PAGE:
Please use this identifier to cite or link to this item: https://doi.org/10.3389/fendo.2016.00065
Title: Exercise and adipose tissue macrophages: New Frontiers in obesity research?
Authors: Goh J. 
Goh K.P.
Abbasi A.
Keywords: arginase 1
biological marker
colony stimulating factor 1
fatty acid
gamma interferon
granulocyte macrophage colony stimulating factor
inducible nitric oxide synthase
interleukin 10
interleukin 4
mammalian target of rapamycin
stress activated protein kinase
tumor necrosis factor
adaptive immunity
adipose tissue
antiinflammatory activity
Article
cell stress
endurance training
exercise
gene expression
hepatitis
human
immune response
immune system
innate immunity
macrophage
macrophage activation
microenvironment
myositis
nonhuman
obesity
polarization
protein expression
protein synthesis
soft tissue inflammation
Issue Date: 2016
Citation: Goh J., Goh K.P., Abbasi A. (2016). Exercise and adipose tissue macrophages: New Frontiers in obesity research?. Frontiers in Endocrinology 7 : 65. ScholarBank@NUS Repository. https://doi.org/10.3389/fendo.2016.00065
Abstract: Obesity is a major public health problem in the twenty-first century. Mutations in genes that regulate substrate metabolism, subsequent dysfunction in their protein products, and other factors, such as increased adipose tissue inflammation, are some underlying etiologies of this disease. Increased inflammation in the adipose tissue microenvironment is partly mediated by the presence of cells from the innate and adaptive immune system. A subset of the innate immune population in adipose tissue include macrophages, termed adipose tissue macrophages (ATMs), which are central players in adipose tissue inflammation. Being extremely plastic, their responses to diverse molecular signals in the microenvironment dictate their identity and functional properties, where they become either pro-inflammatory (M1) or anti-inflammatory (M2). Endurance exercise training exerts global anti-inflammatory responses in multiple organs, including skeletal muscle, liver, and adipose tissue. The purpose of this review is to discuss the different mechanisms that drive ATM-mediated inflammation in obesity and present current evidence of how exercise training, specifically endurance exercise training, modulates the polarization of ATMs from an M1 to an M2 anti-inflammatory phenotype. © 2016 Goh, Goh and Abbasi.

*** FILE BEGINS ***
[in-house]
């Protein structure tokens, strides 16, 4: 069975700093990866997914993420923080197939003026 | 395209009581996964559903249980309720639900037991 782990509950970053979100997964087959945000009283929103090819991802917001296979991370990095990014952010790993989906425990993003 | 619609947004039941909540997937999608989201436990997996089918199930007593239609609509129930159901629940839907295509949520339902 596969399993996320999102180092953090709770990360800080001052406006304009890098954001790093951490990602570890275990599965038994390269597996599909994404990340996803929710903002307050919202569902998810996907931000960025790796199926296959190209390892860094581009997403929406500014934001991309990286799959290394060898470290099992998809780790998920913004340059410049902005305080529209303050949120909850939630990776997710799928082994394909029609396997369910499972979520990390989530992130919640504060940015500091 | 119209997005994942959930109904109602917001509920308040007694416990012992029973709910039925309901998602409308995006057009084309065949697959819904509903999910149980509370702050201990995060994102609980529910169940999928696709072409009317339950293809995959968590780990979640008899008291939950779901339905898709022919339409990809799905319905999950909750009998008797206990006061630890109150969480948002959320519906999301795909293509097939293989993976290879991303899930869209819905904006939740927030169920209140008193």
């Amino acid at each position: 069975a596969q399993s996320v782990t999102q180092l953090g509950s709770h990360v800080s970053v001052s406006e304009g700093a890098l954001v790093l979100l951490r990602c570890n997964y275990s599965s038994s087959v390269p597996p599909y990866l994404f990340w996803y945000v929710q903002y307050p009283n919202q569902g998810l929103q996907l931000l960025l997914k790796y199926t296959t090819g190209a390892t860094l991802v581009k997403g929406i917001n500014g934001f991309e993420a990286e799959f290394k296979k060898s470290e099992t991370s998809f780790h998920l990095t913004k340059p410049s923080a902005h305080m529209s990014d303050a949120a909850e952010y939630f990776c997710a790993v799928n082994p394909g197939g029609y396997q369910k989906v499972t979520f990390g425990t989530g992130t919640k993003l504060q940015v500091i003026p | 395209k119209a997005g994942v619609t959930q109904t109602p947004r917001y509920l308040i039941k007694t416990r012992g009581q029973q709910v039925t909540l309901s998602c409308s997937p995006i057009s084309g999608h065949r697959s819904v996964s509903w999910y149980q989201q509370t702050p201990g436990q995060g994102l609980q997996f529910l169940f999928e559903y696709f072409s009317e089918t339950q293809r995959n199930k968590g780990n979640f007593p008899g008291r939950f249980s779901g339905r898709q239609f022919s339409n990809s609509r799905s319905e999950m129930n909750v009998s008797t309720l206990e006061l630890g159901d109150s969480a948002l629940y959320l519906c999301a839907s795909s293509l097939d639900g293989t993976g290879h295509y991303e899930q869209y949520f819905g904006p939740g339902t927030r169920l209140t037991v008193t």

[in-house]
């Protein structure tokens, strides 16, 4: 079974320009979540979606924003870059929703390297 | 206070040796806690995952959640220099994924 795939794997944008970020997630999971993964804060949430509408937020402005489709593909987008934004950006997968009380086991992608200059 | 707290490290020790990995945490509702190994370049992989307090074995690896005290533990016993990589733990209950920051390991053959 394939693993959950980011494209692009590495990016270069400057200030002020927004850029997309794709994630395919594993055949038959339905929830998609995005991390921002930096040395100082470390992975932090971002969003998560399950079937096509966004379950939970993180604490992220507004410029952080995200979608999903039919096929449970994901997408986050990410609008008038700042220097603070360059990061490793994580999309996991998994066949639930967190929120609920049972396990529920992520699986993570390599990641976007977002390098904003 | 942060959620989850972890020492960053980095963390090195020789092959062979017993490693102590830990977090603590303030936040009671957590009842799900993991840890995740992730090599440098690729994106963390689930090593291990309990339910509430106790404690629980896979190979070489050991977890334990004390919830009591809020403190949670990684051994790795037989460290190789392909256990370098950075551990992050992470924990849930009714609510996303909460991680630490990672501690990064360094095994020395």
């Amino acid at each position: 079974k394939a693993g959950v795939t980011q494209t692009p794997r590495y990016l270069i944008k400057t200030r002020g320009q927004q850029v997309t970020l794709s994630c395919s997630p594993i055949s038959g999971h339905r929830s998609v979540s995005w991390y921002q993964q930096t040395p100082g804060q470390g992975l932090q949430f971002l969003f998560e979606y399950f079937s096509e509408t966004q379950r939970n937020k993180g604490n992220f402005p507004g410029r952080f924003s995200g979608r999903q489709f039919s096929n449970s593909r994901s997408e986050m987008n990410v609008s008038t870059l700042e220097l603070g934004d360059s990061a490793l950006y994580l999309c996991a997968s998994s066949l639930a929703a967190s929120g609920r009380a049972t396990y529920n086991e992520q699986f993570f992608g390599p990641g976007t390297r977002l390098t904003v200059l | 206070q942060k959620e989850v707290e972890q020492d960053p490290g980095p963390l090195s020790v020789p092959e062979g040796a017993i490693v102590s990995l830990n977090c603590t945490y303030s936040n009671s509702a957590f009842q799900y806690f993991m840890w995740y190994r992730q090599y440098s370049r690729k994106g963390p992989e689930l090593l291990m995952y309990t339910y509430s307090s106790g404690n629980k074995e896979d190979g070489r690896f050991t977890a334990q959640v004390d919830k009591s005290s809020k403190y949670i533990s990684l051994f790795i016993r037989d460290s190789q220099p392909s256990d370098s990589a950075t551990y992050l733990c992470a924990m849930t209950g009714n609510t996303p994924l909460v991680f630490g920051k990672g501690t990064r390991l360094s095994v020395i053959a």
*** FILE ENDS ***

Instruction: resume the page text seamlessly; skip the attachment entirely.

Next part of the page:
Source Title: Frontiers in Endocrinology
URI: https://scholarbank.nus.edu.sg/handle/10635/174101
ISSN: 16642392
DOI: 10.3389/fendo.2016.00065
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